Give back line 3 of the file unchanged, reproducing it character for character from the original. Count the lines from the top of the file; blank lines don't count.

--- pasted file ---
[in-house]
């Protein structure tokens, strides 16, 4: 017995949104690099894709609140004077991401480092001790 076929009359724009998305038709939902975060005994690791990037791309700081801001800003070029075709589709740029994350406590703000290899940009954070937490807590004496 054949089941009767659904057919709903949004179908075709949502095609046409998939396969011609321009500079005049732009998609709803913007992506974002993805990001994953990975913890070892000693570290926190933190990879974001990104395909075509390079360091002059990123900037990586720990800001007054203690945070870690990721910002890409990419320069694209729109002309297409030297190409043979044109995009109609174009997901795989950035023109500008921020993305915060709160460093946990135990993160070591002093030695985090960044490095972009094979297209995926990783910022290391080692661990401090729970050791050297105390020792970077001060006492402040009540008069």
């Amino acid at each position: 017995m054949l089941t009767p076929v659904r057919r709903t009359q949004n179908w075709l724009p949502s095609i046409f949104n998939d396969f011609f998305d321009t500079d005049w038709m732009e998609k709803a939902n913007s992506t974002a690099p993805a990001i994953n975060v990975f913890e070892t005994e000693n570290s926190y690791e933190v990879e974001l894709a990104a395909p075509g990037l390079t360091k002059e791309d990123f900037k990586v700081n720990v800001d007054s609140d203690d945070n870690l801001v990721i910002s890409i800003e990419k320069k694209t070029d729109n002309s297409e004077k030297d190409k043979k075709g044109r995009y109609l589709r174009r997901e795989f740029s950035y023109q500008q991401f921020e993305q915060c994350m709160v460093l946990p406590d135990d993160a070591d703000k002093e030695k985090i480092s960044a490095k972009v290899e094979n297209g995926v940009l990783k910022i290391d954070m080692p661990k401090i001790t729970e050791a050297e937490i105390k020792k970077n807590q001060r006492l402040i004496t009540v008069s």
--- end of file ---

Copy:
């Amino acid at each position: 017995m054949l089941t009767p076929v659904r057919r709903t009359q949004n179908w075709l724009p949502s095609i046409f949104n998939d396969f011609f998305d321009t500079d005049w038709m732009e998609k709803a939902n913007s992506t974002a690099p993805a990001i994953n975060v990975f913890e070892t005994e000693n570290s926190y690791e933190v990879e974001l894709a990104a395909p075509g990037l390079t360091k002059e791309d990123f900037k990586v700081n720990v800001d007054s609140d203690d945070n870690l801001v990721i910002s890409i800003e990419k320069k694209t070029d729109n002309s297409e004077k030297d190409k043979k075709g044109r995009y109609l589709r174009r997901e795989f740029s950035y023109q500008q991401f921020e993305q915060c994350m709160v460093l946990p406590d135990d993160a070591d703000k002093e030695k985090i480092s960044a490095k972009v290899e094979n297209g995926v940009l990783k910022i290391d954070m080692p661990k401090i001790t729970e050791a050297e937490i105390k020792k970077n807590q001060r006492l402040i004496t009540v008069s």